Jun 06, 2015 rated it it was amazing
Wow! Eye-opening look at sports "truisms" through the lens of economists. Well worth reading. ...more
Greg Stoll
Mar 06, 2017 rated it really liked it
This book is a combination of Freakonomics (not that I’ve actually read it…) and Moneyball (but not just for baseball). I’ve read a few books like this but this was the most entertaining – the writing style is light and breezy but the analyses seem fairly well done. Some of my favorite chapters:

– Football teams should really really go for it more on fourth down than they do. One estimate showed that, in ~1000 fourth-down situations where they should have gone for it, they punted it away almost 9
Vaibhav Verma
May 08, 2017 rated it really liked it
I thoroughly enjoyed this one, Freakonomics but for sports. Maybe sometimes at fault for cunningly using data, Moskowitz and Wetheim made strong arguments about so many intriguing topics. They determine the underlying reason for home-court advantage. They analyze the NFL draft, explaining how blatantly one-sided draft trades keep occurring. They mention a high school football team that never settles for a field goal or a punt, going for it on fourth down every time - even deep in their own terri ...more
Clay Kallam
Apr 27, 2019 rated it liked it
Shelves: sports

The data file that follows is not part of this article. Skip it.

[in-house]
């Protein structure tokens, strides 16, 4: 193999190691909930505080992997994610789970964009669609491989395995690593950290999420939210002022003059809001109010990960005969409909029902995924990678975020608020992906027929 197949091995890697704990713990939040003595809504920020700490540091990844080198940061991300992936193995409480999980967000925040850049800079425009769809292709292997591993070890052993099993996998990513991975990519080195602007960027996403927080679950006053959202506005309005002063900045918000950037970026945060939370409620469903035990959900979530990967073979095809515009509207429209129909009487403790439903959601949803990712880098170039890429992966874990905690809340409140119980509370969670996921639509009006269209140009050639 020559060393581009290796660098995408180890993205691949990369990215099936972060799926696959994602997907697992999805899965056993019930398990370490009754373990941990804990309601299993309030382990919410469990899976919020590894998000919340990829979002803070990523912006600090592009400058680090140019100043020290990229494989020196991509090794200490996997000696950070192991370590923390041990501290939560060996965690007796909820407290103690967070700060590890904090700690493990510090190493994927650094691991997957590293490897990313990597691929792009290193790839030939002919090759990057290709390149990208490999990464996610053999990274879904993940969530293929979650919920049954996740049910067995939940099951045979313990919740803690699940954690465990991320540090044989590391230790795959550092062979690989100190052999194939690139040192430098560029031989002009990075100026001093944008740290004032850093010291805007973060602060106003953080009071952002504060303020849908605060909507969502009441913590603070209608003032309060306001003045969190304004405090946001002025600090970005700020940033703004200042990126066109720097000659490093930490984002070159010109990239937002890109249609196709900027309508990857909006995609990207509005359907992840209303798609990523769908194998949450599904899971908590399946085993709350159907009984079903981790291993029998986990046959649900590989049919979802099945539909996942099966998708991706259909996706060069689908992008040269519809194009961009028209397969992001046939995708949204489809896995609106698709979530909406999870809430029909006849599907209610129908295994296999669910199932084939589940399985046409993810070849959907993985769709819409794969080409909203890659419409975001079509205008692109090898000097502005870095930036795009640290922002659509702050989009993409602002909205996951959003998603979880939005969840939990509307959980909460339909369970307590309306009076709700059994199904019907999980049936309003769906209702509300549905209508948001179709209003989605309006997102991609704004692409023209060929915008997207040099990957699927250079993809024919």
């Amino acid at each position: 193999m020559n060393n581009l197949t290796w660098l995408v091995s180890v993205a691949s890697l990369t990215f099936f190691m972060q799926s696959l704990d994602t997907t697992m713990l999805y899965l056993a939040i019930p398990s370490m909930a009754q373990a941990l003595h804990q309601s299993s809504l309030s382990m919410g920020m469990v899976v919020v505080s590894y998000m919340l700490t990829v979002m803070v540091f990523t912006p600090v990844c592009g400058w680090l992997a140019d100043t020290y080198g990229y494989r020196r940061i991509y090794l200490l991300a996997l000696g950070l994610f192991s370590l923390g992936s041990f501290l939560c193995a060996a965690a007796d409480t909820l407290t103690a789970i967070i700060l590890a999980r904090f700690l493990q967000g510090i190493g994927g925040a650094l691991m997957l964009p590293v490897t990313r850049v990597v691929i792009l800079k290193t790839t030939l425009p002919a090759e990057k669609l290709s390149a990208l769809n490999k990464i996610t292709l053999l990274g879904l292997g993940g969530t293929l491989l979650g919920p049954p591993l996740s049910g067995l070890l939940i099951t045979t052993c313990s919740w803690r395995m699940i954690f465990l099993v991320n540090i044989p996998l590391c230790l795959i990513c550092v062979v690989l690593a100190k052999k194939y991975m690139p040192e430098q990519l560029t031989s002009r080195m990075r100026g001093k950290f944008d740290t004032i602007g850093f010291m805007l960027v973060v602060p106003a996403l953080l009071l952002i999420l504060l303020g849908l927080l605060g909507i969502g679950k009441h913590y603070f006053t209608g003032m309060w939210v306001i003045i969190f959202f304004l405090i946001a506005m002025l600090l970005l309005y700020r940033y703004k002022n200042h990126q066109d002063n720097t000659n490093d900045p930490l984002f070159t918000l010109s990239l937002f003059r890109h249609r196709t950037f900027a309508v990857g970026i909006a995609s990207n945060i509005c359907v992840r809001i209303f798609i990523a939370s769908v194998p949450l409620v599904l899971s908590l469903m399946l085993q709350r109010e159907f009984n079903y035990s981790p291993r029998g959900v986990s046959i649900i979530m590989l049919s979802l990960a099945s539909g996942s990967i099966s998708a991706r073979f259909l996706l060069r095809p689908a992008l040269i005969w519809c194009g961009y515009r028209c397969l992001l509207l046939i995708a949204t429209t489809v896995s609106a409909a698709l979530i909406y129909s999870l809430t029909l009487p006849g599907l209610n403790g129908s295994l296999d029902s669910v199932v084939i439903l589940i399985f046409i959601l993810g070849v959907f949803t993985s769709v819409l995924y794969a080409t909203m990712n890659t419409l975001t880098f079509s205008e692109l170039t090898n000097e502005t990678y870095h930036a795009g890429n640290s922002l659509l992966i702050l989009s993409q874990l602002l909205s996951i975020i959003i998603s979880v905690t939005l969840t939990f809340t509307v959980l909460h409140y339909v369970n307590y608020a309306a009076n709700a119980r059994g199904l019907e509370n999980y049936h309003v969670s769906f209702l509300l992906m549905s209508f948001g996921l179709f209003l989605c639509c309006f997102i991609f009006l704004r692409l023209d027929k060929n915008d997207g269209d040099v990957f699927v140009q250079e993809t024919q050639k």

"Scorecasting" is one of those books that not only don't reward close reading, but actually wind up discouraging it -- and not because the basic ideas are lacking, but rather that those basic ideas are pretty much all there is.

It's like "The Seven Habits of Highly Effective People": All you need to do is read the habit itself, and you've pretty much covered the topic. The rest of the chapter is essentially filler, and that's the story with "Scorecasting" as well. For example, there are two chapt
Premal Vora
May 12, 2019 rated it really liked it
"Mythbusters for sports". It's about time someone wrote this book. Who better than a bright economist and a Sports Illustrated writer who also happen to be long-time friends and passionate about sports?!

Does defense wins games? Is there a "hot hand" phenomenon in sports (or for any other activity for that matter)? Is there a home-team advantage? (Yes, clearly there is one -- but in this book they go way beyond documenting the home-team advantage and argue why it exists -- the answer took me by s
Mar 13, 2019 rated it liked it
Very interesting, and much more math in it then similar books. I enjoyed it, but can't say Id read it again. The book essentially takes Richard Thalers ideas and applies them to sports, hardly a new idea, but they cover it well, and back up all their claims. The main issue I had was their inability to appreciate positional value in football (IE a franchise QB is worth far more then a generational RB, looking at you NYG), and their under-weighting of winning now for GM's and HC's on a short leash ...more
Leyton S
Mar 13, 2020 rated it it was amazing
I actually really enjoyed this book. It was a very a very quick read, and I enjoyed the pace and the statistics and studies mixed into every chapter. I thought towards the end that the authors were starting to run out of things to talk about but overall still very good. It didn't really affect me personally, but it did give me even more sporting knowledge and now I will have new perspectives when watching as much sports as I do. I also gained a lot of insights about life too. I learned that I ne ...more